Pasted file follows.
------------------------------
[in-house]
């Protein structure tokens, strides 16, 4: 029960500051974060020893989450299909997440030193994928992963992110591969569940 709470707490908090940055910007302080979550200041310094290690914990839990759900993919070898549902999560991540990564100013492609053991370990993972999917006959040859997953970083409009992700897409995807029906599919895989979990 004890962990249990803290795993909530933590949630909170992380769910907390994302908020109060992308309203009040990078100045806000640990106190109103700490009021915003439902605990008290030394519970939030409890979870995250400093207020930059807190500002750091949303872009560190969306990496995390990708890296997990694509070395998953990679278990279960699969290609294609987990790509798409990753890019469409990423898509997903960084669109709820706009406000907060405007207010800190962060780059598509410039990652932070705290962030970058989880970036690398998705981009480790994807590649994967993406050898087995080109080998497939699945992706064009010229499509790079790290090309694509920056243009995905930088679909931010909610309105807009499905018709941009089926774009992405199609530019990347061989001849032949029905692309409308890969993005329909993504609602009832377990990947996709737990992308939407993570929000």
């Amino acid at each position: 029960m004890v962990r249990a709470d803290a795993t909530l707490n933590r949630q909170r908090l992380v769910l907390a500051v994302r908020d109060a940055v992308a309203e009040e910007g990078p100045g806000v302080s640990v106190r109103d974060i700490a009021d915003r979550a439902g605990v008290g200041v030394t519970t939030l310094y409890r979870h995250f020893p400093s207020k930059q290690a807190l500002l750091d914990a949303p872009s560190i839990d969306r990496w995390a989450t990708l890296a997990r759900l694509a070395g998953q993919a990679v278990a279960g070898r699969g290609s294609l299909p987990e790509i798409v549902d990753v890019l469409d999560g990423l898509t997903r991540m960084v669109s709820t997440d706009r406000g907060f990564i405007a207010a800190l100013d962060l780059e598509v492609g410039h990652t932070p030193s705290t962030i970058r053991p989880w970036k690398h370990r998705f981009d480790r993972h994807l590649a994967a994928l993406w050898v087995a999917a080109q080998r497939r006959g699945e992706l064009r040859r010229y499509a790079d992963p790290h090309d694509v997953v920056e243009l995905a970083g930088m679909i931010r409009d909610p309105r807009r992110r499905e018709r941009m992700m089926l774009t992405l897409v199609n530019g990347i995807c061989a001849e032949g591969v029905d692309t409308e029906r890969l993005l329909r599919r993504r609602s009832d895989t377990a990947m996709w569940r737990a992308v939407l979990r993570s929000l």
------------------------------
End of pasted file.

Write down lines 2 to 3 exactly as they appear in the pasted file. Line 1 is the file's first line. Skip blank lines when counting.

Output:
């Protein structure tokens, strides 16, 4: 029960500051974060020893989450299909997440030193994928992963992110591969569940 709470707490908090940055910007302080979550200041310094290690914990839990759900993919070898549902999560991540990564100013492609053991370990993972999917006959040859997953970083409009992700897409995807029906599919895989979990 004890962990249990803290795993909530933590949630909170992380769910907390994302908020109060992308309203009040990078100045806000640990106190109103700490009021915003439902605990008290030394519970939030409890979870995250400093207020930059807190500002750091949303872009560190969306990496995390990708890296997990694509070395998953990679278990279960699969290609294609987990790509798409990753890019469409990423898509997903960084669109709820706009406000907060405007207010800190962060780059598509410039990652932070705290962030970058989880970036690398998705981009480790994807590649994967993406050898087995080109080998497939699945992706064009010229499509790079790290090309694509920056243009995905930088679909931010909610309105807009499905018709941009089926774009992405199609530019990347061989001849032949029905692309409308890969993005329909993504609602009832377990990947996709737990992308939407993570929000």
């Amino acid at each position: 029960m004890v962990r249990a709470d803290a795993t909530l707490n933590r949630q909170r908090l992380v769910l907390a500051v994302r908020d109060a940055v992308a309203e009040e910007g990078p100045g806000v302080s640990v106190r109103d974060i700490a009021d915003r979550a439902g605990v008290g200041v030394t519970t939030l310094y409890r979870h995250f020893p400093s207020k930059q290690a807190l500002l750091d914990a949303p872009s560190i839990d969306r990496w995390a989450t990708l890296a997990r759900l694509a070395g998953q993919a990679v278990a279960g070898r699969g290609s294609l299909p987990e790509i798409v549902d990753v890019l469409d999560g990423l898509t997903r991540m960084v669109s709820t997440d706009r406000g907060f990564i405007a207010a800190l100013d962060l780059e598509v492609g410039h990652t932070p030193s705290t962030i970058r053991p989880w970036k690398h370990r998705f981009d480790r993972h994807l590649a994967a994928l993406w050898v087995a999917a080109q080998r497939r006959g699945e992706l064009r040859r010229y499509a790079d992963p790290h090309d694509v997953v920056e243009l995905a970083g930088m679909i931010r409009d909610p309105r807009r992110r499905e018709r941009m992700m089926l774009t992405l897409v199609n530019g990347i995807c061989a001849e032949g591969v029905d692309t409308e029906r890969l993005l329909r599919r993504r609602s009832d895989t377990a990947m996709w569940r737990a992308v939407l979990r993570s929000l």